There’s something about James Joyce’s last and arguably unreadable novel Finnegans Wake that has always attracted the obsessive. Fans range from Marshall McLuhan—who, one critic quipped after reading his manic interpretations, was possibly the only living person to have read every single line of the book—to those various reading clubs that have popped up where people read a couple pages each meeting over the course of many years.
Now, after one woman spent eight years doggedly translating what Joyce’s wife termed “that chop suey” into Mandarin, the book has proven to be surprisingly successful in China. Per the Wall Street Journal:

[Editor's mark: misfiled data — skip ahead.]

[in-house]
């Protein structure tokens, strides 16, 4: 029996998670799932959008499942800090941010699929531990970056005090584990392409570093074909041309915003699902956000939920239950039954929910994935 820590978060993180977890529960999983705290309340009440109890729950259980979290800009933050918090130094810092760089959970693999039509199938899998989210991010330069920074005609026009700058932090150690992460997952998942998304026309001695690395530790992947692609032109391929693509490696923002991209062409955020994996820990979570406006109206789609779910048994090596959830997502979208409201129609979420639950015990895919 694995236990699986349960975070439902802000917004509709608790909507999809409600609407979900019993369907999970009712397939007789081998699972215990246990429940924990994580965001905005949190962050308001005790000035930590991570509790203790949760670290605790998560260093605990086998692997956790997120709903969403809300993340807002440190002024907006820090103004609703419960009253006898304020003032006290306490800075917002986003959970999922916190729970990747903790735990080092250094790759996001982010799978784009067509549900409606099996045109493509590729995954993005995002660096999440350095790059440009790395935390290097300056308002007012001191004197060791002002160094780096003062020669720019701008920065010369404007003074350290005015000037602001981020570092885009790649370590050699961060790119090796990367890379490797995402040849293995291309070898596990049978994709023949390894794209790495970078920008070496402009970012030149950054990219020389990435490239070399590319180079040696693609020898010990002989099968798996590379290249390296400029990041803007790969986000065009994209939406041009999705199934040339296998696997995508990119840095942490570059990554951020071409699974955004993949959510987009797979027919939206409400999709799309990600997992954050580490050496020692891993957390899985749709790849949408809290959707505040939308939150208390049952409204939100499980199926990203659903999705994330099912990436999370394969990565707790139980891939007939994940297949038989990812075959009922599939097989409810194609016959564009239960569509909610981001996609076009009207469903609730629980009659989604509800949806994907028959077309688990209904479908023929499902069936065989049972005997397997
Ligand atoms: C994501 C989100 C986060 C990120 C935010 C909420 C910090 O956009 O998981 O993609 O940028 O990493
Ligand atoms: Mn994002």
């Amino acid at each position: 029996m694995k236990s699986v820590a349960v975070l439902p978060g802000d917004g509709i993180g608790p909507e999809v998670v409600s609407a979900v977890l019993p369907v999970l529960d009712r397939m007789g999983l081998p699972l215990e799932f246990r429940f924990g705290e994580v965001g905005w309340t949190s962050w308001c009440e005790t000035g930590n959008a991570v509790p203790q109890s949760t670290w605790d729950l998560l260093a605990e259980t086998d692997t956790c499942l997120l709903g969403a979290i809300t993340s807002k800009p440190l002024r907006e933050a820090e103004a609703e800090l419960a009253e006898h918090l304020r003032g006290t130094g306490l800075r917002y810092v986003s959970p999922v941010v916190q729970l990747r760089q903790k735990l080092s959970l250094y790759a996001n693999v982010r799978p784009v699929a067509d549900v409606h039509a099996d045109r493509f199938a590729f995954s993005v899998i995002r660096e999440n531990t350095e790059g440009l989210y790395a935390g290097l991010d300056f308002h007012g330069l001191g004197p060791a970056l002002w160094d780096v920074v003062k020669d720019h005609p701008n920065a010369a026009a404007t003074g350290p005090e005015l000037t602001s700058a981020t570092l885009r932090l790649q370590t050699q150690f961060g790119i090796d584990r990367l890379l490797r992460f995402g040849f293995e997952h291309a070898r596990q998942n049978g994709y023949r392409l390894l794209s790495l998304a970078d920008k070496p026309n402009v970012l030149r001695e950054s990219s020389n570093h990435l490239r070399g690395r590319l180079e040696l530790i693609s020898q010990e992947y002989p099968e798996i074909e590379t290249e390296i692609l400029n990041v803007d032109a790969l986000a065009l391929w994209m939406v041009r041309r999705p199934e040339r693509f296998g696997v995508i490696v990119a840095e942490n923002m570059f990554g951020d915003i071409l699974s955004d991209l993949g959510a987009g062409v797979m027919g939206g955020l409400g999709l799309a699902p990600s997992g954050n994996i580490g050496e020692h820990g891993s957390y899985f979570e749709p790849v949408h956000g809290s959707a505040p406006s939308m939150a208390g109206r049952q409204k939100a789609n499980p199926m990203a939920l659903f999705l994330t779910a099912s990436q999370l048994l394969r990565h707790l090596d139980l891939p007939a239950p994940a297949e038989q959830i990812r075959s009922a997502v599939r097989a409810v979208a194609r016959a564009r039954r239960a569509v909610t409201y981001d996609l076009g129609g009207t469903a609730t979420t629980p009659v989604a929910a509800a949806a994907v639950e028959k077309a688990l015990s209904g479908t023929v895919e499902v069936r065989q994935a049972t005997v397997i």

A newly affluent nation that prizes black Audi sedans and Louis Vuitton handbags has made a literary status symbol of what may well be English literature’s most difficult work. Thanks in part to a canny marketing campaign involving eye-catching billboards and packaging, “Finnegans Wake” sold out the first, 8,000-volume run shortly after it was released in December. The book briefly rose to No. 2 on a bestseller list run by a Shanghai book industry group, just behind a biography of the late Deng Xiaoping, the architect of China’s modern-day boom.
Perhaps it’s a sign of increasing affluence that people have the inclination to acquire status novels that they have little intention of actually reading.